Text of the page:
6.0/10
73
7 user 1 critic

The Washington Masquerade (1932)

Passed | | Drama, Romance | 9 July 1932 (USA)

Director:

Writers:

(continuty and dialogue), (in collaboration with) | 1 more credit »
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Cast

Complete credited cast:
...
Jeff Keane
...
Consuela Fairbanks
Diane Sinclair ...
Ruth Keane
...
Brenner
Reginald Barlow ...
Senator Withers
...
Babcock
William Morris ...
Senator Hodge
Rafaela Ottiano ...
Mona
...
Hinsdale
...
Senator Bitler (as Burton Churchill)
Henry Kolker ...
Stapleton
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Storyline

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Genres:

Drama | Romance

Certificate:

Passed | See all certifications »
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Details

Country:

Language:

Release Date:

9 July 1932 (USA)  »

Also Known As:

Washington Whirlpool  »

Company Credits

Production Co:

 »
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Technical Specs

Runtime:

(Turner library print)

Sound Mix:

(Western Electric Sound System)

Aspect Ratio:

1.37 : 1
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Did You Know?

Trivia

Henri Bernstein's play, "La griffe," opened in Paris, France, on 18 April 1906. It's translation and adaptation, "The Claw," by Edward Delaney Dunn and Louis Wolheim, opened on Broadway in New York City, New York, USA on 17 October 1921 and had 105 performances. Lionel Barrymore created his movie role in the play, which also included Ian Wolfe in the opening night cast. See more »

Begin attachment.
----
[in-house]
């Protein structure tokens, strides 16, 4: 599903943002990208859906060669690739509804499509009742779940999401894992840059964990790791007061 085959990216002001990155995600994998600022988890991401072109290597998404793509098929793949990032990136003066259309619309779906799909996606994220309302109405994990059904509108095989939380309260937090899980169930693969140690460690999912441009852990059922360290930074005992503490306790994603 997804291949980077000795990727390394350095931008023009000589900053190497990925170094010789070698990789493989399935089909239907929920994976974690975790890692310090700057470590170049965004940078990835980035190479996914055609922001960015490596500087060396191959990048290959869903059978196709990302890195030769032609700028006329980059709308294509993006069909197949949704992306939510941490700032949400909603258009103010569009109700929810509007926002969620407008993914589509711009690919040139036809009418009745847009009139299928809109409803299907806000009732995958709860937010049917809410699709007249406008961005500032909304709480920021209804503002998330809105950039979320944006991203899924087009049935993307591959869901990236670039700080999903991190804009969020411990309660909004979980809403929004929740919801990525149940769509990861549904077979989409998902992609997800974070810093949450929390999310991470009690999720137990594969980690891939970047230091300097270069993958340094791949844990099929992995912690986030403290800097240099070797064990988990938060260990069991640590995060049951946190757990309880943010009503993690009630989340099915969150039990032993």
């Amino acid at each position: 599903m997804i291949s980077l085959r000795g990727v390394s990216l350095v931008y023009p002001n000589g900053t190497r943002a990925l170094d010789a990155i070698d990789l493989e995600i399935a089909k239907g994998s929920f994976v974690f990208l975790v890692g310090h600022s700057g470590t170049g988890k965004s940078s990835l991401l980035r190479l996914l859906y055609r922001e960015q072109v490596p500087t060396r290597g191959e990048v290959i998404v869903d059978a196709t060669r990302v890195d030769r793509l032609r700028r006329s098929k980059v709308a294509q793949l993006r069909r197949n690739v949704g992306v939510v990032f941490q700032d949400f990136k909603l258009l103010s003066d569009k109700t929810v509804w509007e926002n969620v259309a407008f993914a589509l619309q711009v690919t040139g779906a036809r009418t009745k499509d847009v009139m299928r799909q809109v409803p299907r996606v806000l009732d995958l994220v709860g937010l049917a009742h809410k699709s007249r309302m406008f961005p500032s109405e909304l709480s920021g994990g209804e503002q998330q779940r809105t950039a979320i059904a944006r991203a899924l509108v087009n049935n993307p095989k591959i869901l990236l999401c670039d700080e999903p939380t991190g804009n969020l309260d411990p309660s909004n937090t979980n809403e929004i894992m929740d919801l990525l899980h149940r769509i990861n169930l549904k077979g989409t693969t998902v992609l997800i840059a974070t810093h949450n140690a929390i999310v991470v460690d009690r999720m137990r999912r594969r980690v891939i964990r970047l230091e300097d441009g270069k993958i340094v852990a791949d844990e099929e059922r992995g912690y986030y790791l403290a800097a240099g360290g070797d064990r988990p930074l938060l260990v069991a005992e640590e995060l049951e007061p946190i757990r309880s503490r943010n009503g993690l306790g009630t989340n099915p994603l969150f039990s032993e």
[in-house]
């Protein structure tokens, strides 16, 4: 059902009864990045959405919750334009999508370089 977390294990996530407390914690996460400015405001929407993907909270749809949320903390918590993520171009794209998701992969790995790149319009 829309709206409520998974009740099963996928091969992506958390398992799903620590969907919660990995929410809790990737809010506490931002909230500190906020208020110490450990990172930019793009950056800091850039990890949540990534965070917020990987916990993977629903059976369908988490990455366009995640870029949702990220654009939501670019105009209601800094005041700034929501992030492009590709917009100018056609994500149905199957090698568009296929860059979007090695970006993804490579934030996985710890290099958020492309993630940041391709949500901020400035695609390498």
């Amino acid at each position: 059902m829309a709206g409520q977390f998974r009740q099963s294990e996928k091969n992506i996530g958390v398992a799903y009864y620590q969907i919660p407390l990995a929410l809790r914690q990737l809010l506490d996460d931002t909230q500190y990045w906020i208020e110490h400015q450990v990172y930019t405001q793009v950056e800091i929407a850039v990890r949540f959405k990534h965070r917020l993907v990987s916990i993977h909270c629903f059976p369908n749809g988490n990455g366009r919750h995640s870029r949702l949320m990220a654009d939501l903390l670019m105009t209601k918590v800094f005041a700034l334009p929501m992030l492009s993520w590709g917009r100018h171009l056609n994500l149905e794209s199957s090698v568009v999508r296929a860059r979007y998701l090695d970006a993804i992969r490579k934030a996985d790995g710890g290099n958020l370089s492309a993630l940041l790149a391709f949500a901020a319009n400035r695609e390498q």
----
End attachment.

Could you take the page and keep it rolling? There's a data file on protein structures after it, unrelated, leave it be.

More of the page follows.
Soundtracks

Hail to the Chief
(1810) (uncredited)
Written by James Sanderson
Played at the White House when the president descends the stairs
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User Reviews

 
Focus on those massive hands
17 March 2014 | by (United States) – See all my reviews

If you are watching the great Lionel Barrymore, then it is not possible for you to be wasting your time. "Washington Masquerade" can be considered a showcase for Barrymore, and he delivers a wide ranging performance for our entertainment.

However, I think the most fascinating way to take in this film is to focus on Barrymore's famously arthritic hands. Like a tic that cannot be controlled, these hands never stop moving, restlessly in continuous motion throughout this film. I do not know if this was a conscious decision on the director's part, but those enormous hands, with their lengthy fingers, keep moving, moving, and moving; now sweeping his hair back, now smoothing out his clothes, now grabbing on to his lapels, now wiping or covering his face and brow, the hands are the true stars of this film.

Brother John Barrymore may have been known as The Profile, but Lionel should be known as The Voice, the distinctive pitch and tone Lionel's alone. The final scene, in which he delivers a scorching speech to a committee of Congressmen, may be hokey and dated, but it's still an electric performance by the great one.


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